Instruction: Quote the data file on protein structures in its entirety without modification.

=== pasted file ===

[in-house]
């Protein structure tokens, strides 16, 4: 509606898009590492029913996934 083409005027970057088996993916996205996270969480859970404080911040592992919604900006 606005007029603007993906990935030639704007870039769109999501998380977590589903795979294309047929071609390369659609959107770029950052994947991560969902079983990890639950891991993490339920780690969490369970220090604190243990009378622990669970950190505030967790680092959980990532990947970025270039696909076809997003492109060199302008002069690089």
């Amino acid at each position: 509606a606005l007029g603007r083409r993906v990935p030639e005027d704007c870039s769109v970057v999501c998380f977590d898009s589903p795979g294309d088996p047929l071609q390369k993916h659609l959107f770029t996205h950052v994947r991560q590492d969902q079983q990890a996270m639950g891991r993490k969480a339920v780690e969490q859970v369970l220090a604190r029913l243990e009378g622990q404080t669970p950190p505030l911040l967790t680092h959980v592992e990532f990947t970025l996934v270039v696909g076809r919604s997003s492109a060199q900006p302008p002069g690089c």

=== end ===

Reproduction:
[in-house]
């Protein structure tokens, strides 16, 4: 509606898009590492029913996934 083409005027970057088996993916996205996270969480859970404080911040592992919604900006 606005007029603007993906990935030639704007870039769109999501998380977590589903795979294309047929071609390369659609959107770029950052994947991560969902079983990890639950891991993490339920780690969490369970220090604190243990009378622990669970950190505030967790680092959980990532990947970025270039696909076809997003492109060199302008002069690089």
């Amino acid at each position: 509606a606005l007029g603007r083409r993906v990935p030639e005027d704007c870039s769109v970057v999501c998380f977590d898009s589903p795979g294309d088996p047929l071609q390369k993916h659609l959107f770029t996205h950052v994947r991560q590492d969902q079983q990890a996270m639950g891991r993490k969480a339920v780690e969490q859970v369970l220090a604190r029913l243990e009378g622990q404080t669970p950190p505030l911040l967790t680092h959980v592992e990532f990947t970025l996934v270039v696909g076809r919604s997003s492109a060199q900006p302008p002069g690089c």